A lowering of interest rates has always fuelled demand for properties and I don't understand why the authorities keep reducing interest rates even further, it simply doesn't make sense! Conversely, increasing interest rates has always resulted in reducing the demand for properties.

 

At the moment we are rushing around trying to build thousands more properties only for them to be snapped up by investors who get huge cheap loans and then keep the properties EMPTY in anticipation of huge capital gains!

 

Fred


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  Reply # 1598804 26-Jul-2016 10:30
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frankv:

 

jmh:

 

People using the land productively would be better offer because they don't have to pay tax on the income.  People sitting on the land would be worse off.  The reduction of tax avoidance alone could make it worth it.  No opportunity to offshore it or put it into tax havens.  Overseas owners have to pay the tax too.

 

 

Interesting idea...

 

What about companies and trusts owning land? Do they pay the same rate as people, or do they get a tax break as per now?

 

Don't forget that, depending on their own tax laws, overseas owners might be able to offset the NZ land tax they pay against (e.g.) PAYE tax in their own country. Effectively, they would pay *no* land tax.

 

What about owning shares in overseas companies that own NZ land? I don't see a reduction in tax avoidance... just a shift in how it happens.

 

Presumably your proposal is that the land tax be based on the value of the land, rather than just its area? So owning a large chunk of rural swamp wouldn't cost much tax, until it was drained and zoned residential? So effectively this is a tax on land improvements.

 

Presumably a tax on land would see investments move to other, untaxed, areas... fine art, collectibles, etc

 

 

 

 

I don't see any reason why companies or trusts would be exempt - might stop land banking.  The exception might be charities.

 

Why do we care if they get rebates outside of NZ?  We want people to pay their fair share in NZ to benefit residents in the country - if they get it back overseas that's of no interest to me.  Most countries don't do that - the US might because of their global tax status, but most like the UK wouldn't do it.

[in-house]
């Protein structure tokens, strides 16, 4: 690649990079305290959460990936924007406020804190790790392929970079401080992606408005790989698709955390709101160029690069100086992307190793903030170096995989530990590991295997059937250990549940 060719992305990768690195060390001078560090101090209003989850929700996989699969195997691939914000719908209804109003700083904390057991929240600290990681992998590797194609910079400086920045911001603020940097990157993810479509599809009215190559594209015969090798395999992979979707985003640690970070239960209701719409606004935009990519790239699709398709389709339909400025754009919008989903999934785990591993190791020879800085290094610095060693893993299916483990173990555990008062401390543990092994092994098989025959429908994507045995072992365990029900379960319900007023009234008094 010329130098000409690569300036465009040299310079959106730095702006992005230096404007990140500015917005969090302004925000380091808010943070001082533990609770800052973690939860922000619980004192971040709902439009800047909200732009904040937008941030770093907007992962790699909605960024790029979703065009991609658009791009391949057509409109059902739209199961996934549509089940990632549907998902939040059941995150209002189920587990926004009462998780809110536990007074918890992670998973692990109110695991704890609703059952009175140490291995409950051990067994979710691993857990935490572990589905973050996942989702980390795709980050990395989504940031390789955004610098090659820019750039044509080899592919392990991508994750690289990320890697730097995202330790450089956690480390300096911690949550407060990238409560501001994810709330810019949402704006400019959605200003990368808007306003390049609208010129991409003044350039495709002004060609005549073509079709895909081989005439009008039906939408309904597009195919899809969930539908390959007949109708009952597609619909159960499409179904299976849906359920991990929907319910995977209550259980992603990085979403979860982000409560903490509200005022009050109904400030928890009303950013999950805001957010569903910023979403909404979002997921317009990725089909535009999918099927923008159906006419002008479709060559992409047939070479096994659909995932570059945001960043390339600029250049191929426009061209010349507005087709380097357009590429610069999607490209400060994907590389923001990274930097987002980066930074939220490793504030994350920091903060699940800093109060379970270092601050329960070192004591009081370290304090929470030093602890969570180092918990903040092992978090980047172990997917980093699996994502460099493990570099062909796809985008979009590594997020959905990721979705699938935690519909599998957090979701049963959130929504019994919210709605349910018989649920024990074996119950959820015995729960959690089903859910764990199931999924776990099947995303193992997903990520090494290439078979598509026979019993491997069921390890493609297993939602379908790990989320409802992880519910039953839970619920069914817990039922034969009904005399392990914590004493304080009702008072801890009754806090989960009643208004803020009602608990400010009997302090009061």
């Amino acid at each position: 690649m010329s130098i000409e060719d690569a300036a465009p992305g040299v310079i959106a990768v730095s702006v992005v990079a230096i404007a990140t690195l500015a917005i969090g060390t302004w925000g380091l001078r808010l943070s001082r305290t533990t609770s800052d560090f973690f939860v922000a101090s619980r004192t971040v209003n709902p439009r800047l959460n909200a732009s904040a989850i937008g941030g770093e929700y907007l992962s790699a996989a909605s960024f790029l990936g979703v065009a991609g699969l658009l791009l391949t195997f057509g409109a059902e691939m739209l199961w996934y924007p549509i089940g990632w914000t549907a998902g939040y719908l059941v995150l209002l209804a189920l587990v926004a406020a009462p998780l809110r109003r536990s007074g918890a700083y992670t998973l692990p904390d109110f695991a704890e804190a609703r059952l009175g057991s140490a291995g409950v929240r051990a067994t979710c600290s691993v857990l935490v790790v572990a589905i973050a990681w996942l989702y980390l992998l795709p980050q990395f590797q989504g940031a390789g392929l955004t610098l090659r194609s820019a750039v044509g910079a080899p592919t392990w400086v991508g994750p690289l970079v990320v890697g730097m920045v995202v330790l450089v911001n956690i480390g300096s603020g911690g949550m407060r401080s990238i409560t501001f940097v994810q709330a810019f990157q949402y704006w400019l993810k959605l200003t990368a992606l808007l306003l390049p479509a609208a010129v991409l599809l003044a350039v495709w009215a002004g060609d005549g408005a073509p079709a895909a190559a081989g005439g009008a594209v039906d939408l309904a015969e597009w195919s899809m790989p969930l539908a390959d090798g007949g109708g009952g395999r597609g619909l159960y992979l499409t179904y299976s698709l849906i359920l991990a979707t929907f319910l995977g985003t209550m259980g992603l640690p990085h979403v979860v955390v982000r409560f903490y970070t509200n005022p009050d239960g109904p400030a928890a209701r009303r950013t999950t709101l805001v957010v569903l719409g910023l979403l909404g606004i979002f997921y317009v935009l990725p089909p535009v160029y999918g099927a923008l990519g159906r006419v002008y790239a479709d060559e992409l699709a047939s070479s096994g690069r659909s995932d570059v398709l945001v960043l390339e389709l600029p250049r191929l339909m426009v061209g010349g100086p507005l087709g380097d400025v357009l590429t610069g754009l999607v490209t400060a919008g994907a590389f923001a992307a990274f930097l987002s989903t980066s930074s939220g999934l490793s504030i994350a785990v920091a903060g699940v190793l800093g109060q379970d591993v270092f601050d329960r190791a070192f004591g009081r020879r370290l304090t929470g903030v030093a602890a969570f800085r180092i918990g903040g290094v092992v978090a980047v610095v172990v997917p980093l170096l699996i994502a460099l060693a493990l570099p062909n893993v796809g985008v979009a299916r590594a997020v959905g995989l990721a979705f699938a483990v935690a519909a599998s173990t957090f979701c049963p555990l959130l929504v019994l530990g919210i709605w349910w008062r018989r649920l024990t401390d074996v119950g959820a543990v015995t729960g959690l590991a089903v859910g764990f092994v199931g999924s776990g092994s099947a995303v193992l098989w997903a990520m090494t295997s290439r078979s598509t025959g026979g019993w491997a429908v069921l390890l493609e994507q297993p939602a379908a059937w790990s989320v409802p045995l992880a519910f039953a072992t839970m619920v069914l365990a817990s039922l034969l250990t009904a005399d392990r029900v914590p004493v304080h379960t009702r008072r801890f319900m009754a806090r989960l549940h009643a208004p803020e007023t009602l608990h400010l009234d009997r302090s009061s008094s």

I have no problem with rich people sinking their money into fine art - it has little social cost as far as I can see.


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  Reply # 1598826 26-Jul-2016 10:43
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surfisup1000:

 

 

 

 

 

Everyone agrees it is a primarily supply issue.  It is amazing we haven't looked at immigration yet either. 

 

 

 

 

 

 

 

 

It is raised, and every time whoever brings it up gets flamed for being "racist" - which is remarkable, plus there's the argument that we need to import skills (it's cheaper than training people already here apparently), and if GDP per capita was used as an indicator of how well the country is doing, it would look a hell of a lot worse than the headline figure on GDP.

 

Some coherent long-term policies on regional development might be a good idea too, but of course that suits neither laissez-faire agenda nor 3 year election cycles.

 

We are going to pay dearly for the last 30 years.


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  Reply # 1598836 26-Jul-2016 10:52
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jmh:

 

 

 

I don't see any reason why companies or trusts would be exempt - might stop land banking.  The exception might be charities.

 

 

I wasn't saying exempt... just that their taxation rate is currently lower than highest PAYE rate. A Govt would be inclined to tinker with land tax rates, I imagine.

 

Making charities exempt would be great for the churches, I guess. And the obvious next thing would be that churches would buy up the land, and then rent it out. A church with appropriate rules would make an even better tax shelter than they are now.

 

 

Why do we care if they get rebates outside of NZ?  We want people to pay their fair share in NZ to benefit residents in the country - if they get it back overseas that's of no interest to me.  Most countries don't do that - the US might because of their global tax status, but most like the UK wouldn't do it.

 

 

Why would you care? Because NZ land ownership becomes essentially free to wealthy overseas people. There being a pretty much inexhaustible supply of wealthy overseas people, land prices skyrocket. Oops.

 

It's been a long time since I cared about this stuff, but in the good old days you were required to declare all your earnings worldwide to NZ's IRD and pay tax to them based on it, less any tax you had paid overseas. I assume it's still the same. I assume that this is pretty common throughout the world. But I have no basis for my assumptions except distant vague memory. Do you have any basis for your assertion that most countries don't do that??

 

 

I have no problem with rich people sinking their money into fine art - it has little social cost as far as I can see.

 

 

The social cost is exactly the same as sinking their money into real estate without using it... capital is not invested in productive enterprises.

 

 


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  Reply # 1598839 26-Jul-2016 10:54
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I'd like some sensible discussion around why anyone should be able to own more than 2 properties.

 

And I too am confused as to why business losses etc should off set your income tax.  I don't pretend to understand it, but there do seem to be so many loopholes to be exploited.